And remember all those coaching sessions I have where people are disappointed that they have not achieved more? All those people end up seeing that what they really want in life is meaningful relationships. I’m good at coaching people to see that.

It’s harder for me to shift my own focus from achievements to relationships. Writing this blog post helps. So does hanging out with my niece. I don’t feel the need to address achievement with her because she’s not my kid. I can just focus on loving her, and watching my sons enjoy their time with her. So I guess we need to teach kids to value relationships over achievement, but also, kids teach that to us.

8 replies
  1. Sarah M
    Sarah M says:

    Are you a big movie watcher, Penelope? “Molly’s Game” is like the movie version (true story!) of this blog post. A little more intense at times, but same ideas, and a damn good story.

  2. Amy D. Kovach
    Amy D. Kovach says:

    This is so true. That is why I particularly hate all this talk of changing the world directed at children (especially graduation speeches). The overwhelming majority of people will work hard and lead good lives with their loved ones, and there is much satisfaction in that.
    I almost feel that in today’s climate, that more accurate message would be attacked as setting the bar too low. However in reality, those healthy relationships that give life meaning should be seen as more of a goal, not a byproduct.

    I sure do see a lot of things differently since I’m in my 60’s. I’m loving this time of life so much.

  3. Erin
    Erin says:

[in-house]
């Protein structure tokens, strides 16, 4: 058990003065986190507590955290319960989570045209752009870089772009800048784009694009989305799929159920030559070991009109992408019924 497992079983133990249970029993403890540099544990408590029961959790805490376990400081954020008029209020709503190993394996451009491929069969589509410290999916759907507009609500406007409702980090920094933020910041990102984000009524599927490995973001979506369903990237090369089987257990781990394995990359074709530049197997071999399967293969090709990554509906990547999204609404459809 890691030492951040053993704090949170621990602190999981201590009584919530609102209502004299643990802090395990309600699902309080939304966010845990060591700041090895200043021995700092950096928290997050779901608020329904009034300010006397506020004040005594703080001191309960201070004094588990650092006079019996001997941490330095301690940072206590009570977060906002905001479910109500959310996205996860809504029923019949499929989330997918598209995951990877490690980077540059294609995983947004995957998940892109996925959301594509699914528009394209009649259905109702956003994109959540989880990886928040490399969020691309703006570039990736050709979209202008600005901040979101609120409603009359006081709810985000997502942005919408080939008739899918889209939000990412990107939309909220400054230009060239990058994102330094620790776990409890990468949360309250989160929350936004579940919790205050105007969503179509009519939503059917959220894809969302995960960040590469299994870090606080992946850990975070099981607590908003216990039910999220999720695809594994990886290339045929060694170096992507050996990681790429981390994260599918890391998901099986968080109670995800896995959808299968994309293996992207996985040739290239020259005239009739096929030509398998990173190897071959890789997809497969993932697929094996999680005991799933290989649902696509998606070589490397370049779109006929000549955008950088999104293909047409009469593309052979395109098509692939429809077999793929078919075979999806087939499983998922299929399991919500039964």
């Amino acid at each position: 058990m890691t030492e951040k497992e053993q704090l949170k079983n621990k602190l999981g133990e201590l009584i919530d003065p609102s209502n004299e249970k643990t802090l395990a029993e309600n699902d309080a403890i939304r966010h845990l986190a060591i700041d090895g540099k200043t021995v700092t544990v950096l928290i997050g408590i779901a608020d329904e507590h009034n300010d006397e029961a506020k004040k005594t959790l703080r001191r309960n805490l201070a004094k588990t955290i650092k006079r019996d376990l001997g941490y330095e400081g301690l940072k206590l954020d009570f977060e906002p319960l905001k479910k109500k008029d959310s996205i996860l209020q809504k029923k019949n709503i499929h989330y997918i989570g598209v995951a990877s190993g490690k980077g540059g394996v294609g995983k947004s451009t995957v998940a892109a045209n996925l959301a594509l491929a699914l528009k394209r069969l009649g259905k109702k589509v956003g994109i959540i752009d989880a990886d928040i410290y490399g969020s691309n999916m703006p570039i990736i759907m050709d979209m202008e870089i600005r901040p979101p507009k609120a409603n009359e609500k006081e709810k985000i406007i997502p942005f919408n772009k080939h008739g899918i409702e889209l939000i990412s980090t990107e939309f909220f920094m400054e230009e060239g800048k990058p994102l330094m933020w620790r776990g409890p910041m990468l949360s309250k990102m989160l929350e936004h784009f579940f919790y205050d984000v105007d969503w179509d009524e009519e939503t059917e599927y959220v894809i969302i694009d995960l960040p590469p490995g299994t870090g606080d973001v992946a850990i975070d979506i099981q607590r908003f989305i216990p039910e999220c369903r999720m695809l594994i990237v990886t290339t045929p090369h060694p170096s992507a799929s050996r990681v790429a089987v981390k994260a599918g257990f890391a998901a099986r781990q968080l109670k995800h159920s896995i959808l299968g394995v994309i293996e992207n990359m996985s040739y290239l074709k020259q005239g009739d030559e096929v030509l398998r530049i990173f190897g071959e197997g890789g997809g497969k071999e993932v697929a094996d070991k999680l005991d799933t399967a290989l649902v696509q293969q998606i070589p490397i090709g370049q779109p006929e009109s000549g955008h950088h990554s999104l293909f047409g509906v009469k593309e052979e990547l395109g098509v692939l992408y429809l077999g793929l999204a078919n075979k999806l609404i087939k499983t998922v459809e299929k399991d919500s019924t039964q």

As a parent, the relationships I have with my kids are so important. Choosing to homeschool = choosing that relationship. Regardless of unschooling v curriculum v any other discussion regarding “successful homeschooling,” the best way to measure the success of homeschooling might be the healthiness of the parent/child relationship.

  4. Isabelle
    Isabelle says:

    The hard part is that the health of our relationships with others is so dependent on the health of our relationship with OURSELVES. That’s the hardest relationship to really manage, and the one it’s easiest to ignore, and the barometer for the potential health of any of our other relationships. And also, parenting makes it both harder and more necessary to both face our own demons and embrace ourselves. Don’t you think?

    • Lisa
      Lisa says:

      Isabelle, I don’t know much about the parenting as I am not one, but I do believe you have hit a nail on its head. A bit of a chicken or egg issue. But surely it starts within.

  5. Lisa
    Lisa says:

    Great article Penelope. Growing up is a whole different experience than when I was a kid back in the 60’s. Also, I would like to link this in an upcoming post about time as it is related in context. Would that be ok?

  6. Marina Chernikova
    Marina Chernikova says:

    I’m a social psychologist, and there’s just SO. MUCH. RESEARCH. showing that meaningful relationships are one of the main sources of happiness for humans, and that people who strive for other things (external validation, money, etc) end up unhappy. You’re probably familiar with much of that research, but email me if you want links to some of the most interesting studies.

    It’s funny, though–I know (and believe) the research, but I still struggle to implement it in my own life. It’s easy to know that you should develop meaningful relationships, and much harder to actually do it effectively (particularly for certain personality types).